From Book to Screen

There are so many fantastic film and television series adaptations of books that can make any reader put down their reading glasses and reach for a bowl of popcorn instead. This week let’s take a look at a few books and shows that were adapted to the big screen.

Outlander

Have you ever wanted to fall through time? Luckily, Diane Gabaldon found a way for British Army nurse, Claire Randall, to slip between the folds of time from 1945 to 1743. There, she encounters Jamie Fraser, a Highland warrior, political uprisings, and becomes a player in the country’s game of power. Both the book series and the television series adapted by Starz are ongoing with raving reviews from readers on how the series pays tribute to the spirit of the books and watchers who enjoy the unfolding romance and revolution throughout the book. For anyone interested in reading the book or watching the show, Outlander, has its fair share of steamy moments, violence, and scenes that can be triggering for some audiences.

So perhaps save the time traveling til after bedtime!

To Kill A Mockingbird

If you’re looking for a classic book that takes a powerful look at America, champions themes of racial injustice, and courage, Harper Lee gave us a beautiful reminder that, “You never really understand a person until you consider things from his point of view … Until you climb inside his skin and walk around in it.” The 1962 film adaptation starring Gregory Peck show the permitting influence of the outside world upon a child’s innocence, the culture of the Deep South in the 1930s, and a reflection of the social angst that builds up to the Civil Rights movement in the 1960s.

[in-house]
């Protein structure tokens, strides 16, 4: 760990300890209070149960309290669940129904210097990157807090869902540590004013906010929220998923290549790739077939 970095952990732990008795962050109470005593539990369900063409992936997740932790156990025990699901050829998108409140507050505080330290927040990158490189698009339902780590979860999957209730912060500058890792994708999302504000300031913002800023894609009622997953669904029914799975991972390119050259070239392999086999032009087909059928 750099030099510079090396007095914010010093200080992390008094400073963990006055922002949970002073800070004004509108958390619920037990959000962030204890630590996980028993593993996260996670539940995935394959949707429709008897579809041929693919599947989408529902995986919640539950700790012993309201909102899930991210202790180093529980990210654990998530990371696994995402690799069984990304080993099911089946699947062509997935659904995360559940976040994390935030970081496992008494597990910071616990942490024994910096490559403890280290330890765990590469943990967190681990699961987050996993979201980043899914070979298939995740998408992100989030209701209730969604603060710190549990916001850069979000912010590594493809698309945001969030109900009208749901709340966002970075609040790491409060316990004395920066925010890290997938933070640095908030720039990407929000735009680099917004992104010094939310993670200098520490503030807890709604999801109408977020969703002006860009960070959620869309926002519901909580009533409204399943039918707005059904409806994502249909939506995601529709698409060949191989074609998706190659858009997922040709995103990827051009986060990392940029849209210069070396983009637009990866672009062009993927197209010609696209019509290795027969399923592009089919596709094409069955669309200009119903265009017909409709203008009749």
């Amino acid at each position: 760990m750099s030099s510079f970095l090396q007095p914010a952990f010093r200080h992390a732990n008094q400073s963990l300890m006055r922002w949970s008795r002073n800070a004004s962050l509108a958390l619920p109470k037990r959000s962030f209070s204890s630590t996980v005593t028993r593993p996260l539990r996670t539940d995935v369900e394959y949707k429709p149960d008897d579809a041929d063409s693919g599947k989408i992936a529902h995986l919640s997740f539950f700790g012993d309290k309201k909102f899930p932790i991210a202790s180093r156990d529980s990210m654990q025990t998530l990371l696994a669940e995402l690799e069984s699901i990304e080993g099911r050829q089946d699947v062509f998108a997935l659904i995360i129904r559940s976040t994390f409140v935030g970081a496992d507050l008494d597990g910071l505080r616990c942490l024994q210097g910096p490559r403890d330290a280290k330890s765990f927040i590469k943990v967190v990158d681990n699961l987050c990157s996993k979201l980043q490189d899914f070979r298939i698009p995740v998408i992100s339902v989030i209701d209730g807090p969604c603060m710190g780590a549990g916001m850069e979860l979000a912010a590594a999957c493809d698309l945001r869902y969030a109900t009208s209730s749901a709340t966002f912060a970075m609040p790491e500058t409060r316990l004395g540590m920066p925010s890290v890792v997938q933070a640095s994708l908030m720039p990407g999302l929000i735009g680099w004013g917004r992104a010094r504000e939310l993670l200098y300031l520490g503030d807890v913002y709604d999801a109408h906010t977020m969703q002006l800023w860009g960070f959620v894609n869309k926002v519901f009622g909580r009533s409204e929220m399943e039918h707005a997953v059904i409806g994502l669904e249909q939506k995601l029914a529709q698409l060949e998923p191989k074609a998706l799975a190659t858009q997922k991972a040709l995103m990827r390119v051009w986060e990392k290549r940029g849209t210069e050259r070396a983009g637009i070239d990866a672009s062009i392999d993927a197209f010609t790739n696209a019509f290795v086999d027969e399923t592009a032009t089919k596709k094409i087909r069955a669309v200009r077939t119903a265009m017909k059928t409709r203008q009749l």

This profound book is definitely the perfect read for reflection while the film will leave you emotionally stirred and reaching for your tissues.

The Invention of Hugo Cabret

Let’s not forgot about books and films for the family!

This imaginative historical fiction read set in Paris, 1930s is illustrated by the talented Brian Selznick and show the fantastic blend of visual storytelling that creates a cinematic experience for readers of all ages. The 2011 Hugo inspired by the book, was a beautiful translation that captures the art of the young clockmaker who is finding his way in the world, and how he stumbles across a forgotten automaton whose history has the ability to reignite some wonder in his world.

I definitely look forward to sharing more book to screen adaptations with you soon, and hope you have an enjoyable time should you choose to visit these three books, or their adaptations, soon!

Personal Mantra: What a task a book has as the keeper of a hundred dreams, worlds, and our own past selves.

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